Through the Looking Glass Children's Book Reviews

The Enchanted Files: Diary of a Mad Brownie

The Enchanted Files: Diary of a Mad Brownie

Bruce Coville
Fiction
For ages 9 to 12
Unabridged audiobook (CD)
Performed/read by: Evan Morton, Nancy O’Connor and a full cast
Listening Library , 2015   ISBN: 978-0553552270

Angus is a brownie who, like his father before him, is tied to the McGonagall family by a curse. Angus must serve the youngest living McGonagall female and unfortunately Sarah McGonagall, whom Angus has served and cared for for many years, is not long for this world. Sarah tells Angus that he is going to have to serve Alex Carhart next, her nearest young female relative, and since Alex lives in America, Angus is going to have to leave Scotland and make the long journey across the ocean.

Angus is not best pleased by this news but there is nothing that he can do about it. Go to America he must, and he has to do so as quickly as possible as well. Angus decides to keep a diary so that he might find an outlet for his “frets.” Angus is prone to having temper tantrums and perhaps writing things down will help with this vice of his. Or perhaps it will just serve as a means of storing the memories of his adventures.

After a long journey, via the Enchanted Realm, to America, Angus finally reaches his destination, which is when he finds out that Alex is an incredibly messy person. Her parents and siblings are not exactly what you would call tidy, but Alex takes messiness to a whole new level, one that leaves the poor brownie feeling quite overwhelmed. However, Angus is not a quitter and so he does his best to bring some order into Alex’s life and in so doing he is discovered by his new mistress.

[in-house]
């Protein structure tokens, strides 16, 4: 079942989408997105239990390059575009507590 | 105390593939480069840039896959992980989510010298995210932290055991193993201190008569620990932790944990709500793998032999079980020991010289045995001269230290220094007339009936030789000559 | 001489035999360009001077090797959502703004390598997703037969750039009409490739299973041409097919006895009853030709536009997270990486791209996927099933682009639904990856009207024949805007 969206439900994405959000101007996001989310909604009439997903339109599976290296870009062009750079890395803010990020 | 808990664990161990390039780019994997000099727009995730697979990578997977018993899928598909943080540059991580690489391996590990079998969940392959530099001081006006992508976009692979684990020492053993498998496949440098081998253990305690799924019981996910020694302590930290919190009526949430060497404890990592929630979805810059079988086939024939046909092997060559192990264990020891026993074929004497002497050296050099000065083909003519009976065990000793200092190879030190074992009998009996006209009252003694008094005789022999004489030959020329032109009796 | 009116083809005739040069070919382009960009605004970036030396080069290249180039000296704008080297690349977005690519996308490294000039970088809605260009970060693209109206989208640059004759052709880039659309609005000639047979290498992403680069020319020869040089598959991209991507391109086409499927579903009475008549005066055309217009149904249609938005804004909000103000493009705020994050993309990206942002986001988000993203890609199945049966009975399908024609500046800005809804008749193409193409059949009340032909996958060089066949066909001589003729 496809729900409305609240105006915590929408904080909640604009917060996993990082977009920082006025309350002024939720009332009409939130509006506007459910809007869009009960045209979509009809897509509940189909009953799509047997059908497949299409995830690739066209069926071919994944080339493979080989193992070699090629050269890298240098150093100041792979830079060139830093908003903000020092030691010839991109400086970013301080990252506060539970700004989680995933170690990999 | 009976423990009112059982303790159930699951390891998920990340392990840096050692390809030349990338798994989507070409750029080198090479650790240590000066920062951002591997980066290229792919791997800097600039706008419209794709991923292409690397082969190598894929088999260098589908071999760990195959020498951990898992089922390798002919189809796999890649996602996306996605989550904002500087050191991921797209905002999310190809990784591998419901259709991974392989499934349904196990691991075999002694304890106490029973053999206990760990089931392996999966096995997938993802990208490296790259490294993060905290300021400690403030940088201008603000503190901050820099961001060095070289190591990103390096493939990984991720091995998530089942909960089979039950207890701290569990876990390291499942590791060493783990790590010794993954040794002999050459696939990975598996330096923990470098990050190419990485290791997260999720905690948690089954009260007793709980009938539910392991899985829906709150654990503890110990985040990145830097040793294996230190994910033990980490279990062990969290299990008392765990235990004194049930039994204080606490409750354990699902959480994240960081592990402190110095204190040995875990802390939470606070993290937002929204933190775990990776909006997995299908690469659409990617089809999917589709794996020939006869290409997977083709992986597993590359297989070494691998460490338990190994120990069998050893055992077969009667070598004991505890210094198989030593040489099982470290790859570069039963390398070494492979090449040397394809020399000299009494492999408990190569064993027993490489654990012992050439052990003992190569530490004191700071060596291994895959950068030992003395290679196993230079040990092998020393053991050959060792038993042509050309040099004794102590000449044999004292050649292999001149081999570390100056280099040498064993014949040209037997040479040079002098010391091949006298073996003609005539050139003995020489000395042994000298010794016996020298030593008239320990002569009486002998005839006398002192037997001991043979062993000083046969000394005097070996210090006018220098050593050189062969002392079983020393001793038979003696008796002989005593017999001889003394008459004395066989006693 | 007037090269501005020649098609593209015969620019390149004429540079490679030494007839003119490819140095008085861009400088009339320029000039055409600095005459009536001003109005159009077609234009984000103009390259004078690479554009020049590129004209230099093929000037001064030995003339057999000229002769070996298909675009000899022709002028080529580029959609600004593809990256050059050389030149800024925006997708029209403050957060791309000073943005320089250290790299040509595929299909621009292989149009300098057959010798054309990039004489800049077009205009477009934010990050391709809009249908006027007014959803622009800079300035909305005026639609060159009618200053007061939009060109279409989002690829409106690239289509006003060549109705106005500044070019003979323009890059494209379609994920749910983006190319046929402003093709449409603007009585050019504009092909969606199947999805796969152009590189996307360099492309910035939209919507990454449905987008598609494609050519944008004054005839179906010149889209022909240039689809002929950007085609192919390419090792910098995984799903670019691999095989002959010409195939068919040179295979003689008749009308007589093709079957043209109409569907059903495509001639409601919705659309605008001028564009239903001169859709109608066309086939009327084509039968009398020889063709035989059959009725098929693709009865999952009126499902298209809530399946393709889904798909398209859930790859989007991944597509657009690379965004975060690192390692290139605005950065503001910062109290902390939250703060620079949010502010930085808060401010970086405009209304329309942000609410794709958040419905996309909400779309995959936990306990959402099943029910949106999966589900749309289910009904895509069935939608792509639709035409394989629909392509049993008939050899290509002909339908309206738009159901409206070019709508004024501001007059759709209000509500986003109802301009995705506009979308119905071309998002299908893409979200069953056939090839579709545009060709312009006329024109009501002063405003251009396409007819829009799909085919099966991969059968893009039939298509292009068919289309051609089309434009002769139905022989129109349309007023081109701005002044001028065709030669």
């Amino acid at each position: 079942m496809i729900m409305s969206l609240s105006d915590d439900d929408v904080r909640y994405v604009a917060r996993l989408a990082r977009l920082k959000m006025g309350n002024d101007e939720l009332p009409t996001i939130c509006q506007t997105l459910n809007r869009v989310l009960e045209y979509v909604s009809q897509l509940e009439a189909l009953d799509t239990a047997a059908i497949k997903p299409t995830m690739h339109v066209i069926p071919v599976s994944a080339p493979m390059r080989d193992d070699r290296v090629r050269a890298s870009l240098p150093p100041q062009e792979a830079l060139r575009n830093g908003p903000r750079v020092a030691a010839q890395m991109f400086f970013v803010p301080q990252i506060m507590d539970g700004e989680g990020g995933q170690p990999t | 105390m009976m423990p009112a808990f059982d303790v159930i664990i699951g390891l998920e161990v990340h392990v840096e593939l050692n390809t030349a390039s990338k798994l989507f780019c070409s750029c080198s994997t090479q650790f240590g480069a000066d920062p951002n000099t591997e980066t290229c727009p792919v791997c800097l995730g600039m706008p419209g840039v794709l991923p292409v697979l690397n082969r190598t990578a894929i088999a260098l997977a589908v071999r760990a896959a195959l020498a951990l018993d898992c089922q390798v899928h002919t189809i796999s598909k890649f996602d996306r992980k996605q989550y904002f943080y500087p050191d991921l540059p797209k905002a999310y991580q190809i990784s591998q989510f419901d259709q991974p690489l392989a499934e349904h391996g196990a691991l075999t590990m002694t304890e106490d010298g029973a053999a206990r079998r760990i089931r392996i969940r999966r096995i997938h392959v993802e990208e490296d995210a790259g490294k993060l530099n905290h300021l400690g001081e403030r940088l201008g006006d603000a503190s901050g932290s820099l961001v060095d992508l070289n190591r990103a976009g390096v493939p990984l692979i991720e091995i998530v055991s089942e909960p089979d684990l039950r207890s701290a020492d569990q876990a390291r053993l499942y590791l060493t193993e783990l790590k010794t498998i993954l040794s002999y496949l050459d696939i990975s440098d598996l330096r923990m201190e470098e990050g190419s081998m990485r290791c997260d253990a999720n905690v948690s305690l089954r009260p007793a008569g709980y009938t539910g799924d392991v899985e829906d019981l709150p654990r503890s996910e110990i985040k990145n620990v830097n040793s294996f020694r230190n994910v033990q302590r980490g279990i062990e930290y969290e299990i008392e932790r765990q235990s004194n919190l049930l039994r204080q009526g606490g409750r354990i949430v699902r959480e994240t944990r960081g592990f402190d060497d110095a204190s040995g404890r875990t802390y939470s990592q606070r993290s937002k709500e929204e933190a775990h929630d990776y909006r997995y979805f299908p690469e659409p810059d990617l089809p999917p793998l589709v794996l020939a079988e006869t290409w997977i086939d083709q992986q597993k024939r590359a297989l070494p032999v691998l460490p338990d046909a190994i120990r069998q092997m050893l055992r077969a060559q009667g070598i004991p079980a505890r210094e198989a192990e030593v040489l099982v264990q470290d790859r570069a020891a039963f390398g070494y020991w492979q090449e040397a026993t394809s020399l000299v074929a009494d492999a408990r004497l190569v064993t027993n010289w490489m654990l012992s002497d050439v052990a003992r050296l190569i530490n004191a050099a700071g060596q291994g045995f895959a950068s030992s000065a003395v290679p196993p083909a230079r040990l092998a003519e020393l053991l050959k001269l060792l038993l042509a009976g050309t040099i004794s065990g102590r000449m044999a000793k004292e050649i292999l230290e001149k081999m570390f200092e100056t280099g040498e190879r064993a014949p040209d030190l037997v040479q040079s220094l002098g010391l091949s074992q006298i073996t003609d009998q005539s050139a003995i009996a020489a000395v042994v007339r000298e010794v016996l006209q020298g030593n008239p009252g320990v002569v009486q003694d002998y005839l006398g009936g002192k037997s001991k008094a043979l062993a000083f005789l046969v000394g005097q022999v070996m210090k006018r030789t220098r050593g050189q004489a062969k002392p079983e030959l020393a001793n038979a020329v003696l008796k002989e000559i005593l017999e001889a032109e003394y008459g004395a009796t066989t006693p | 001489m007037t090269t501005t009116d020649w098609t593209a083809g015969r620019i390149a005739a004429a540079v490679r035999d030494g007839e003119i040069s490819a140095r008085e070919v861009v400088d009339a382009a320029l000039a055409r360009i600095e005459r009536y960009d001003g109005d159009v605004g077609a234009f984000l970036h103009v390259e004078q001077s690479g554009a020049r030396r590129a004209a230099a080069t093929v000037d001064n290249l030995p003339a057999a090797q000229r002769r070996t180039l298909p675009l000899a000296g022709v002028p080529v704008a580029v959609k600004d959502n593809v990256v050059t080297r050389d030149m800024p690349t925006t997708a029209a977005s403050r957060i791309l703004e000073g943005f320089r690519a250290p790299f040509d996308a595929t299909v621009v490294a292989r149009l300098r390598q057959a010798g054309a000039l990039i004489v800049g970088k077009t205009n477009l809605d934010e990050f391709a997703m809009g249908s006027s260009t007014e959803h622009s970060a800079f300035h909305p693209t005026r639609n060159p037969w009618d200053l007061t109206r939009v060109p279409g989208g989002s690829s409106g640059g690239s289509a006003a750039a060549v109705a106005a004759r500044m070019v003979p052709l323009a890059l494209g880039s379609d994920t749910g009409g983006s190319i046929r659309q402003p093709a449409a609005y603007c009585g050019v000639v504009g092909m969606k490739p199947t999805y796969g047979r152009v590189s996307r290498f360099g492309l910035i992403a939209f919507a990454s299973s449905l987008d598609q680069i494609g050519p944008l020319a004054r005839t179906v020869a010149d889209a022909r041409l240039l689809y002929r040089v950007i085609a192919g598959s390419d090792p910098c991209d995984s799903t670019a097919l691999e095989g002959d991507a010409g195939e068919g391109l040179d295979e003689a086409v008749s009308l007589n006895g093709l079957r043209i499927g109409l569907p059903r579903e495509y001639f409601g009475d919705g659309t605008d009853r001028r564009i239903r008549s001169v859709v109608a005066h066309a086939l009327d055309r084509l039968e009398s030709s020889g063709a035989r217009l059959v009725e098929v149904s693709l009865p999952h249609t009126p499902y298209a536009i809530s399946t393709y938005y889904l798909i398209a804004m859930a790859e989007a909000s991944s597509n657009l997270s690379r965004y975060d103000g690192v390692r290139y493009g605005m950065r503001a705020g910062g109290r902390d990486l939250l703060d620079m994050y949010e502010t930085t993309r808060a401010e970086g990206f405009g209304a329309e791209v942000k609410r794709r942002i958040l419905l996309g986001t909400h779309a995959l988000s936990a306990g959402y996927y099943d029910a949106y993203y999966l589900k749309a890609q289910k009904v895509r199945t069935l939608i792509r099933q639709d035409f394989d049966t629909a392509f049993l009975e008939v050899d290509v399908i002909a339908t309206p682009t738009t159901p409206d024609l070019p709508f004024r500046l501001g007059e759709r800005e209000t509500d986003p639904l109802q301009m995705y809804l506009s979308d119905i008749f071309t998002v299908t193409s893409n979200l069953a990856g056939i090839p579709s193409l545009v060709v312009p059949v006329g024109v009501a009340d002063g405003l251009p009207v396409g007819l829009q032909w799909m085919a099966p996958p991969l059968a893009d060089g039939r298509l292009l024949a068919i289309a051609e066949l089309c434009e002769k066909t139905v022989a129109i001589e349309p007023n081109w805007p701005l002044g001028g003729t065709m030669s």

Alex and Angus manage to come to an understanding, albeit a rather uneasy one at times. Then Alex’s father and elder brother start to behave very strangely indeed. Her brother starts spouting very bad poetry, and her father quits his job and announces that he is going to become a full time musician. His music making is quite good but when he insists on writing his own lyrics it becomes clear that writing lyrics is not his forte. At all.

Alex, her mother and her little sister are rather mystified by this strange behavior, but Angus knows all too well what is going on. The second part of the curse that was placed on his family all those years ago is coming to pass, and if he and Alex don’t figure out how to break the curse then Alex’s life could take a very definite turn for the worse.

Told using diary entries, text messages, and other “supporting documents,” this wonderful tale will delight listeners who like brownies, curses, and magic. Angus’ voice is funny and wonderfully honest, and listeners will surely feel sorry for the brownie who, through no fault of his own, is lumbered with no less than two curses. He and his new friends are going to have to use their wits to solve this very old, and very delicate, conundrum.

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